It's field trip day for the students of Ballard High School, a place that educates the children of Washington, D.C.'s elite, top-of-their-industry CEOs, international diplomats, political power players and even the president's son. But when their bus is ambushed on a secluded rural road, the teenagers and their chaperones are taken, igniting a national crisis. Now with some of the country's most powerful parents at the mercy of one vengeful mastermind, the question arises: How far would you go and what would you become to ensure your child's safe return? With so many parents and dignitaries put into play with nowhere to turn and no one to trust, this unthinkable scenario grows from the select families at risk to an entire nation at stake.
Runtime: 60 minutes
Crisis - Cuban Missile Crisis - Netflix
The Cuban Missile Crisis, also known as the October Crisis of 1962 (Spanish: Crisis de Octubre), the Caribbean Crisis (Russian: Карибский кризис, tr. Karibsky krizis, IPA: [kɐˈrʲipskʲɪj ˈkrʲizʲɪs]), or the Missile Scare, was a 13-day (October 16–28, 1962) confrontation between the United States and the Soviet Union concerning American ballistic missile deployment in Italy and Turkey with consequent Soviet ballistic missile deployment in Cuba. The confrontation is often considered the closest the Cold War came to escalating into a full-scale nuclear war. In response to the failed Bay of Pigs Invasion of 1961 and the presence of American Jupiter ballistic missiles in Italy and Turkey, Soviet leader Nikita Khrushchev agreed to Cuba's request to place nuclear missiles on the island to deter a future invasion. An agreement was reached during a secret meeting between Khrushchev and Fidel Castro in July 1962 and construction of a number of missile launch facilities started later that summer. The 1962 United States elections were under way, and the White House had for months denied charges that it was ignoring dangerous Soviet missiles 90 miles (140 km) from Florida. The missile preparations were confirmed when an Air Force U-2 spy plane produced clear photographic evidence of medium-range (SS-4) and intermediate-range (R-14) ballistic missile facilities. The U.S. established a naval blockade on October 22 to prevent further missiles from reaching Cuba; Oval Office tapes during the crisis revealed that Kennedy had also put the blockade in place as an attempt to provoke Soviet-backed forces in Berlin as well. It announced that they would not permit offensive weapons to be delivered to Cuba and demanded that the weapons already in Cuba be dismantled and returned to the Soviet Union. After a long period of tense negotiations, an agreement was reached between U.S. President John F. Kennedy and Khrushchev. Publicly, the Soviets would dismantle their offensive weapons in Cuba and return them to the Soviet Union, subject to United Nations verification, in exchange for a U.S. public declaration and agreement to avoid invading Cuba again. Secretly, the United States also agreed that it would dismantle all U.S.-built Jupiter MRBMs, which had been deployed in Turkey against the Soviet Union; there has been debate on whether or not Italy was included in the agreement as well. When all offensive missiles and Ilyushin Il-28 light bombers had been withdrawn from Cuba, the blockade was formally ended on November 21, 1962. The negotiations between the United States and the Soviet Union pointed out the necessity of a quick, clear, and direct communication line between Washington and Moscow. As a result, the Moscow–Washington hotline was established. A series of agreements reduced U.S.–Soviet tensions for several years until the United States and Russia began to build their nuclear arsenal even further.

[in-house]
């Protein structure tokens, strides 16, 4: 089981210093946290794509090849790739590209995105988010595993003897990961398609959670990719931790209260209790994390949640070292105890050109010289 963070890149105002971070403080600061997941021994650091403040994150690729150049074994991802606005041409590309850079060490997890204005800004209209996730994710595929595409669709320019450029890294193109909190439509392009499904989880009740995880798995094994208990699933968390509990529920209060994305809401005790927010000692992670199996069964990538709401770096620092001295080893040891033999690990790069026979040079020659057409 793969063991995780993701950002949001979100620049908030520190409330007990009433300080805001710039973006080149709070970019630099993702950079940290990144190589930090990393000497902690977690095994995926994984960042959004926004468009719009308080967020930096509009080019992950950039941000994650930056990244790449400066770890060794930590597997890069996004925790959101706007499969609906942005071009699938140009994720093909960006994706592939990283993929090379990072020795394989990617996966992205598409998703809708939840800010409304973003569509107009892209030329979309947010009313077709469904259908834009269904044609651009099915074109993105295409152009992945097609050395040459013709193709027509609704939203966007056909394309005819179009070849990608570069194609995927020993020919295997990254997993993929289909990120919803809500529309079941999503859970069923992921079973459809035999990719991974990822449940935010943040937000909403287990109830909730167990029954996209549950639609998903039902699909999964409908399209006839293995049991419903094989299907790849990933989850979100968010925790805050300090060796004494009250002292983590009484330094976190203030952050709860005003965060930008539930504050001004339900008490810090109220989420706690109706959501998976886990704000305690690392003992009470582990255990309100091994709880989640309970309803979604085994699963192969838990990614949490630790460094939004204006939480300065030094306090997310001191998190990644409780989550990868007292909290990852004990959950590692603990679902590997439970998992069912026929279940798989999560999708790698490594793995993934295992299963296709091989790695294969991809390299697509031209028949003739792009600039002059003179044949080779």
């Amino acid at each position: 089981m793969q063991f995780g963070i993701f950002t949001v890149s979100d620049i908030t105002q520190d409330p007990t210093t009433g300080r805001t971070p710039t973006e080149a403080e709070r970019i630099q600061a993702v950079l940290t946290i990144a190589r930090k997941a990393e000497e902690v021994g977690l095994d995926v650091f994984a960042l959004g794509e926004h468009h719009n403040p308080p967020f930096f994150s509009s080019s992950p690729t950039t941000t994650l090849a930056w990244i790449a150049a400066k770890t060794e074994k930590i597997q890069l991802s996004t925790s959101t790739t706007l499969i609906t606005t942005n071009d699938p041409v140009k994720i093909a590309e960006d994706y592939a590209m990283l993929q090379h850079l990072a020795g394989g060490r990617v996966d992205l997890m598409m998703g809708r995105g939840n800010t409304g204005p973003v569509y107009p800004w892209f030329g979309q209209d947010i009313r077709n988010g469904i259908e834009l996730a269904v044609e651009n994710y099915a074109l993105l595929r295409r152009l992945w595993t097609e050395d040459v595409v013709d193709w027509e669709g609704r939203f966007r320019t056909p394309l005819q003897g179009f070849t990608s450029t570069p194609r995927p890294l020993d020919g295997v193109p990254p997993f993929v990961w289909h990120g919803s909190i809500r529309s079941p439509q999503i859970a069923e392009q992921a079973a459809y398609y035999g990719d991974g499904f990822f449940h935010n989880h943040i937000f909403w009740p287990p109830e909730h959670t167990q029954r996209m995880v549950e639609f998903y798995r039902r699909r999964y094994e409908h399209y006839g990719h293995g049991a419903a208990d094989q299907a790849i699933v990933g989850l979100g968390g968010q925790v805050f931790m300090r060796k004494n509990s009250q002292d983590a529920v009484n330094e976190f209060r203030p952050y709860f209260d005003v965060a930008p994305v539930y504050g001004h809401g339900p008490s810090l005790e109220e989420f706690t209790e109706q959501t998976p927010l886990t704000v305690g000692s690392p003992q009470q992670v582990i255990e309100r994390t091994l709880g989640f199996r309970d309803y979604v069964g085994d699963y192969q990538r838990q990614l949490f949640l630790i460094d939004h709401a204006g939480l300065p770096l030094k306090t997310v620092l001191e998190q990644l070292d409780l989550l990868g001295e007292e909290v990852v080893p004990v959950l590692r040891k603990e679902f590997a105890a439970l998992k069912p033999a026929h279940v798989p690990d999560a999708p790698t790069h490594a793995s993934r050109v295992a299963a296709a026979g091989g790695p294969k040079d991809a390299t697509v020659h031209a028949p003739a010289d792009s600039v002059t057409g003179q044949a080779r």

Crisis - Secret negotiations - Netflix
At 1:00 pm EDT on October 26, John A. Scali of ABC News had lunch with Aleksandr Fomin, the cover name of Alexander Feklisov, the KGB station chief in Washington, at Fomin's request. Following the instructions of the Politburo of the CPSU, Fomin noted, “War seems about to break out.” He asked Scali to use his contacts to talk to his “high-level friends” at the State Department to see if the US would be interested in a diplomatic solution. He suggested that the language of the deal would contain an assurance from the Soviet Union to remove the weapons under UN supervision and that Castro would publicly announce that he would not accept such weapons again in exchange for a public statement by the US that it would avoid invading Cuba. The US responded by asking the Brazilian government to pass a message to Castro that the US would be “unlikely to invade” if the missiles were removed.
On October 26 at 6:00 pm EDT, the State Department started receiving a message that appeared to be written personally by Khrushchev. It was Saturday at 2:00 am in Moscow. The long letter took several minutes to arrive, and it took translators additional time to translate and transcribe it. Robert F. Kennedy described the letter as “very long and emotional.” Khrushchev reiterated the basic outline that had been stated to Scali earlier in the day: “I propose: we, for our part, will declare that our ships bound for Cuba are not carrying any armaments. You will declare that the United States will not invade Cuba with its troops and will not support any other forces which might intend to invade Cuba. Then the necessity of the presence of our military specialists in Cuba will disappear.” At 6:45 pm EDT, news of Fomin's offer to Scali was finally heard and was interpreted as a “set up” for the arrival of Khrushchev's letter. The letter was then considered official and accurate although it was later learned that Fomin was almost certainly operating of his own accord without official backing. Additional study of the letter was ordered and continued into the night.
Crisis - References - Netflix